“On that bus, when that sign comes out, you stop,” he said. “The drivers of the bus have a responsibility, also. They can’t throw their sign out and expect a car to stop on a dime. There has to be a little responsibility on their part, but if it’s out within reason, the vehicles have to stop.”
Goshen County school bus drivers are trained to be on the lookout for distracted drivers and to keep kids on the bus if the situation is uncertain, Bath said. That has prevented any incidents from happening in town so far, but it still doesn’t stop drivers from running the lights and signs.
“The drivers have always been able to spot the motorists and they don’t let the kids off the bus,” she said. “We’ve never had a really close call. It’s just been frustrating – the driver has come to a complete stop and the motorist has plenty of time to see that the bus that stopped, and they still run the reds. They just run right on through. Thank goodness we still have the kids and they’re not getting off yet.”
Bath said the state government has spent a large amount of money to ensure that each bus is equipped with front- and rear-facing cameras to record traffic. Those cameras, she said, can help bring offenders to justice.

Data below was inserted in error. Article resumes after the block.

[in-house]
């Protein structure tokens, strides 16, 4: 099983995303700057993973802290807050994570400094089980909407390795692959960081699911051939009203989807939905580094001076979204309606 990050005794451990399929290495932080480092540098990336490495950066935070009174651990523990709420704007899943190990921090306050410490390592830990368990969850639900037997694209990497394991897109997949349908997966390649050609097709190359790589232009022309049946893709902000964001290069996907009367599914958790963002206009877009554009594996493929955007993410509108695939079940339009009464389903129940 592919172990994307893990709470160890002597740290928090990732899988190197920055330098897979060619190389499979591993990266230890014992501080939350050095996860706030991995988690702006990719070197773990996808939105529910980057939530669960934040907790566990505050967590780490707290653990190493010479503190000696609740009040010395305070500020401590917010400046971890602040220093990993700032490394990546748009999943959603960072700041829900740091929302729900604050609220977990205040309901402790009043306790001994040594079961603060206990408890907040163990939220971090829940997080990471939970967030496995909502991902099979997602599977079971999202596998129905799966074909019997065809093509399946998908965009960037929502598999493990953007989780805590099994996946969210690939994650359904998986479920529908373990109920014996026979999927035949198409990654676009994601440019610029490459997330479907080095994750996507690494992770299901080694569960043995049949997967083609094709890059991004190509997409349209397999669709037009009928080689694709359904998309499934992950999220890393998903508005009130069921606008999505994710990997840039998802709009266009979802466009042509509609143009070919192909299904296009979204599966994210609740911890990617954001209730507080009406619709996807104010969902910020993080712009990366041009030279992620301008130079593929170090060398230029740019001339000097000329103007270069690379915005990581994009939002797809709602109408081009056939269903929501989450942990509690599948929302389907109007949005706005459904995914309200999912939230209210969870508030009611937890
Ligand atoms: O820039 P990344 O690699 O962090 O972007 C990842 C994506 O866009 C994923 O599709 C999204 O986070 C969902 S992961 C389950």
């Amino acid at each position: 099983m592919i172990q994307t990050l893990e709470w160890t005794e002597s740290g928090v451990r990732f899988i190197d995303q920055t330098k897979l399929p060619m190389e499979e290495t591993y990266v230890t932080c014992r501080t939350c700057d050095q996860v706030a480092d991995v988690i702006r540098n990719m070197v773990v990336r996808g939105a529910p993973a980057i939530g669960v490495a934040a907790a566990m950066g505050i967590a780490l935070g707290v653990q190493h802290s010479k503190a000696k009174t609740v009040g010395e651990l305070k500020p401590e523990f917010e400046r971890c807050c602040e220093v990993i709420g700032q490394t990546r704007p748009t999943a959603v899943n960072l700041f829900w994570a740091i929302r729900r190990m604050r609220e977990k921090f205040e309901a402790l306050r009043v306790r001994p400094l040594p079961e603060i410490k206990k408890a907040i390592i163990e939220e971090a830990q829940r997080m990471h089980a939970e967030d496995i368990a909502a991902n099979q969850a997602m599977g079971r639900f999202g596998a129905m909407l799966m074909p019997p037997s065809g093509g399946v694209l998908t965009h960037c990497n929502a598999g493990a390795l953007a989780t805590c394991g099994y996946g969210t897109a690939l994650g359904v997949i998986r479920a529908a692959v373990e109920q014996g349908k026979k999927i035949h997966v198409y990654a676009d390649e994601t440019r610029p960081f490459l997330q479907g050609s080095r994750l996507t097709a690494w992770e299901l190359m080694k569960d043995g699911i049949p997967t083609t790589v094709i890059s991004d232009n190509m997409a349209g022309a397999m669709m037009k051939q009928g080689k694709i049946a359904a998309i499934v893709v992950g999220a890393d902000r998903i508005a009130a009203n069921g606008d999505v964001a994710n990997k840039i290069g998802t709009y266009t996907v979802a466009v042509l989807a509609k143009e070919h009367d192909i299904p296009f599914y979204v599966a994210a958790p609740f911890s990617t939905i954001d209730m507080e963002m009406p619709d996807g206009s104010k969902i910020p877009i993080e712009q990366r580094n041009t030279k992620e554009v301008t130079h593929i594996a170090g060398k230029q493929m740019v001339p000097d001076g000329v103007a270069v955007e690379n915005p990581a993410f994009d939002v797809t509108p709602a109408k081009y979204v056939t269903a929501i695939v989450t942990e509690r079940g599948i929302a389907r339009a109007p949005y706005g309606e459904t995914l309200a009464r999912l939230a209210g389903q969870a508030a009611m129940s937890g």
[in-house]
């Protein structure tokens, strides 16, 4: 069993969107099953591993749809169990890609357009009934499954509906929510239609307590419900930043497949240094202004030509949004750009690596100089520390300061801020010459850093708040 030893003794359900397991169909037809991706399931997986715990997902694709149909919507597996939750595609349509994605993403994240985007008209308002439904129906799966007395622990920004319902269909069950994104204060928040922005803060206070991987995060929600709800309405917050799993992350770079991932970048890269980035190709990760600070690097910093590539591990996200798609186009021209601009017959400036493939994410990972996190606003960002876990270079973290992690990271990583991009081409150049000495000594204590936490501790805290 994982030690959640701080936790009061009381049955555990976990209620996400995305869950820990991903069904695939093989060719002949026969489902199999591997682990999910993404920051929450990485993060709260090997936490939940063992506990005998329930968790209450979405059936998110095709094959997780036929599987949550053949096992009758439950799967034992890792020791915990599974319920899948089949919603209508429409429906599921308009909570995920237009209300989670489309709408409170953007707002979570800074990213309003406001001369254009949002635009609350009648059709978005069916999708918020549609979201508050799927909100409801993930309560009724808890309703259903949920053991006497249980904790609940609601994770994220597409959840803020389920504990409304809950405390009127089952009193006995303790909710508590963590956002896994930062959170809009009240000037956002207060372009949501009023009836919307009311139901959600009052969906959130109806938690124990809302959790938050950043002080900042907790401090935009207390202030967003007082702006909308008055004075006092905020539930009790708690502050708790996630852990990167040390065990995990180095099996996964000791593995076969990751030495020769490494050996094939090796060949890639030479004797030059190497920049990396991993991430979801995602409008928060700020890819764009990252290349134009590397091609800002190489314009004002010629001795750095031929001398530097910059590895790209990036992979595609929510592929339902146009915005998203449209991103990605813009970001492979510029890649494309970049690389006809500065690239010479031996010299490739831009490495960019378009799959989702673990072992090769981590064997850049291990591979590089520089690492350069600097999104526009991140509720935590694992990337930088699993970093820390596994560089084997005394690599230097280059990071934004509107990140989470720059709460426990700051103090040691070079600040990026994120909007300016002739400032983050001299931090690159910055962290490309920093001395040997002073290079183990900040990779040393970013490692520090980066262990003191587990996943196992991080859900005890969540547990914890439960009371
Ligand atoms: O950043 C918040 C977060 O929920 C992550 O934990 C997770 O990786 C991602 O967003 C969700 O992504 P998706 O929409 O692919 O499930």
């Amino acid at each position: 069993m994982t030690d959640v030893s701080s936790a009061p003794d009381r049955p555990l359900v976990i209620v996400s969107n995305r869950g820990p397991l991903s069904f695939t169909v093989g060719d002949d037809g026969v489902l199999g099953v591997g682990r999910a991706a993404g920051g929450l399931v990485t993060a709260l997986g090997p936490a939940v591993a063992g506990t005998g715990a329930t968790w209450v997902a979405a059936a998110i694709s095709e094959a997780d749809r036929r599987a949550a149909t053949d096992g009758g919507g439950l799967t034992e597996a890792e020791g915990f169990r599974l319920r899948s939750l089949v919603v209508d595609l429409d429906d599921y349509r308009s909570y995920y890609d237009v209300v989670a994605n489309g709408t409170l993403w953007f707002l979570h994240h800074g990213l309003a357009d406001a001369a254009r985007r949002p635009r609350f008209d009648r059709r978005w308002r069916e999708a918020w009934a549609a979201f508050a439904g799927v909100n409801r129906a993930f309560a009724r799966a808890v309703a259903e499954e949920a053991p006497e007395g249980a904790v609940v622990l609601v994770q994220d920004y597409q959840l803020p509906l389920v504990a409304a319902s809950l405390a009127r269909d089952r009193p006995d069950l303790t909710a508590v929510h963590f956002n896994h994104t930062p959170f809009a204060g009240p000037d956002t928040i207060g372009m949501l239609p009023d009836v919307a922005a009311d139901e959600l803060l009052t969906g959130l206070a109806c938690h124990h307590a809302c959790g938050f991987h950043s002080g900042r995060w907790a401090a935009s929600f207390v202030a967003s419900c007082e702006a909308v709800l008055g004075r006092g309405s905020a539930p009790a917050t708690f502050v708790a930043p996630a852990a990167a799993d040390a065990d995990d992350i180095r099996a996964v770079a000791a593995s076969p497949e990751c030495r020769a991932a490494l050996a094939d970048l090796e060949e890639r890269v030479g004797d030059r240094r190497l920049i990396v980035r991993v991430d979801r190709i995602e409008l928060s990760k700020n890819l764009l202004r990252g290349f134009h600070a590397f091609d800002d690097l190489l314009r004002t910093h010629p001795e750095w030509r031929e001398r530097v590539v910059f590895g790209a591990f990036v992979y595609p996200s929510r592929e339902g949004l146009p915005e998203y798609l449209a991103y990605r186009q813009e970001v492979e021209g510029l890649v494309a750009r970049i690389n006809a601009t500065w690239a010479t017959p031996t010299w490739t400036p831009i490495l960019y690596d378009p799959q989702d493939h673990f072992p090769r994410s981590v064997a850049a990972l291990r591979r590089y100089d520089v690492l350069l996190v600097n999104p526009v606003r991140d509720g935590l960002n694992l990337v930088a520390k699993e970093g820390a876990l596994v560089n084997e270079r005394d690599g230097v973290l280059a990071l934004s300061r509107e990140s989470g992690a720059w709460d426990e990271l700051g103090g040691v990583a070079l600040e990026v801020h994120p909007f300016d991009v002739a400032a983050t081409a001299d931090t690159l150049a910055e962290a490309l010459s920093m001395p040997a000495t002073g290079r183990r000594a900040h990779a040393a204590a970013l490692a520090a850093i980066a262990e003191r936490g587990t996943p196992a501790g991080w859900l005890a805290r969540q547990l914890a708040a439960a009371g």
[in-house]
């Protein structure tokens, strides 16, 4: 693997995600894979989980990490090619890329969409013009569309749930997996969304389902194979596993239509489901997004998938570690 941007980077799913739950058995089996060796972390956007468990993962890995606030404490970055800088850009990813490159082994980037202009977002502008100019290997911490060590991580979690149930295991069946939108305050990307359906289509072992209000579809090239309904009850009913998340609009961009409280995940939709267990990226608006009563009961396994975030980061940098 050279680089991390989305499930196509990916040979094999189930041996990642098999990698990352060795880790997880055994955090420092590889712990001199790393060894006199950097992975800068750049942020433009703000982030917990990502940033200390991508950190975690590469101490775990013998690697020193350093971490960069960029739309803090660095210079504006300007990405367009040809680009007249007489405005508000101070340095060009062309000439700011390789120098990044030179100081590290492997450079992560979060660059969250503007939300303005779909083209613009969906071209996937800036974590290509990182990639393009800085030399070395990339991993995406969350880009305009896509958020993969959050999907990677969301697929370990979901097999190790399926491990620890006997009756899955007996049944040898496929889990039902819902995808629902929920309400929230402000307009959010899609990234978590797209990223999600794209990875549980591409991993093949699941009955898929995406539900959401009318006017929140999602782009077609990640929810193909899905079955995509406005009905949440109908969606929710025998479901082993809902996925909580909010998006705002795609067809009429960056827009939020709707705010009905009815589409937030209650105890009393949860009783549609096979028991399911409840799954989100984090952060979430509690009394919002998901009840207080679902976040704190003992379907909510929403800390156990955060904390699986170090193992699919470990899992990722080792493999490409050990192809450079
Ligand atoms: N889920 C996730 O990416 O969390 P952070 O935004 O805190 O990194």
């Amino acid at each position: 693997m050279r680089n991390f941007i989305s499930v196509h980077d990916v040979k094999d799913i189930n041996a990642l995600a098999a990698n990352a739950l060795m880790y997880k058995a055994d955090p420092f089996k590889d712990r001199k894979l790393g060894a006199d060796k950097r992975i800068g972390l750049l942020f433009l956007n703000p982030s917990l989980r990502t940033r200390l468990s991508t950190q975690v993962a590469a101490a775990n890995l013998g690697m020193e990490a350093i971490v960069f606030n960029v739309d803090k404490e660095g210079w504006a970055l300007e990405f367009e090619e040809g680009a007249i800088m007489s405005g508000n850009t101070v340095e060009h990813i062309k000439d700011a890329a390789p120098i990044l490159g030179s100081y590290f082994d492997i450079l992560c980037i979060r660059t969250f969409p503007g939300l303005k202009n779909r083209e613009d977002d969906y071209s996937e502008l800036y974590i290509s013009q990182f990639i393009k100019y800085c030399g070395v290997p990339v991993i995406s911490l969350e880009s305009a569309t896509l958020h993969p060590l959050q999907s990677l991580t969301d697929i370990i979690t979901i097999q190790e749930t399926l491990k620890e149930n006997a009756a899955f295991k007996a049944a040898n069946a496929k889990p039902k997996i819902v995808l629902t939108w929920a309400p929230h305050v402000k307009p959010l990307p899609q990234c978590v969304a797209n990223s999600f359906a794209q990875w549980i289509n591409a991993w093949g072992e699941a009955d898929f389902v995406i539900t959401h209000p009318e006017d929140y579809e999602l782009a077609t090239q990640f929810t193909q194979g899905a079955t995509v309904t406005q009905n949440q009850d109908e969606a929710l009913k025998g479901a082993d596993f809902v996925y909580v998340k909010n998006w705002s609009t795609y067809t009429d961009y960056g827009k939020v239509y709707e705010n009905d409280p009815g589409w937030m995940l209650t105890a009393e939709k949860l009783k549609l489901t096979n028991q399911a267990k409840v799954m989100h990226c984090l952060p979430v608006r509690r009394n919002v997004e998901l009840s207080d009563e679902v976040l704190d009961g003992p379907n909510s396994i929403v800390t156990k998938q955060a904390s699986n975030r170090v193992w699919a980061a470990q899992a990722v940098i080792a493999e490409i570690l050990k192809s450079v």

“It does play a big part in helping us Identify those drive-bys,” she said.
Neither the GCSD nor the police can control what drivers do in their cars. But both have tried to take action by raising awareness of the dangers of distracted driving.
Bath said the district has tried to manipulate its bus routes as much as possible to eliminate the need for students to cross the street, and while that works on some rural routes, it’s nearly impossible to do in town.
“In town, just at any particular stop, we might have 10 children getting off and if I was going to drop off on the right side all the time, that bus would have to circle several blocks and it would take forever to drop off children in town,’ she said. “If we can do it, we do it, but it can’t be done every time just because of where students live in a particular area.”
Polson said there are methods motorists could take to potentially curb distracted driving.
“The biggest thing is just for people to educate themselves,” he said. “The last thing I want to see happen is for anyone to get injured.”
Polson said using a hands-free device or Bluetooth technology is a way people can use their phones while driving, but it’s not the best way.
“Bluetooth is a better option, but some people say you’re still distracted,” he said.
But Polson and Bath agree that there is one foolproof method of reducing the risk of an incident – removing the distraction.
“Put the cell phones down,” Polson said. “The best thing to do is just pull off the side of the road. That’s the best chance of you getting there alive and not having an accident with anyone else on the road.”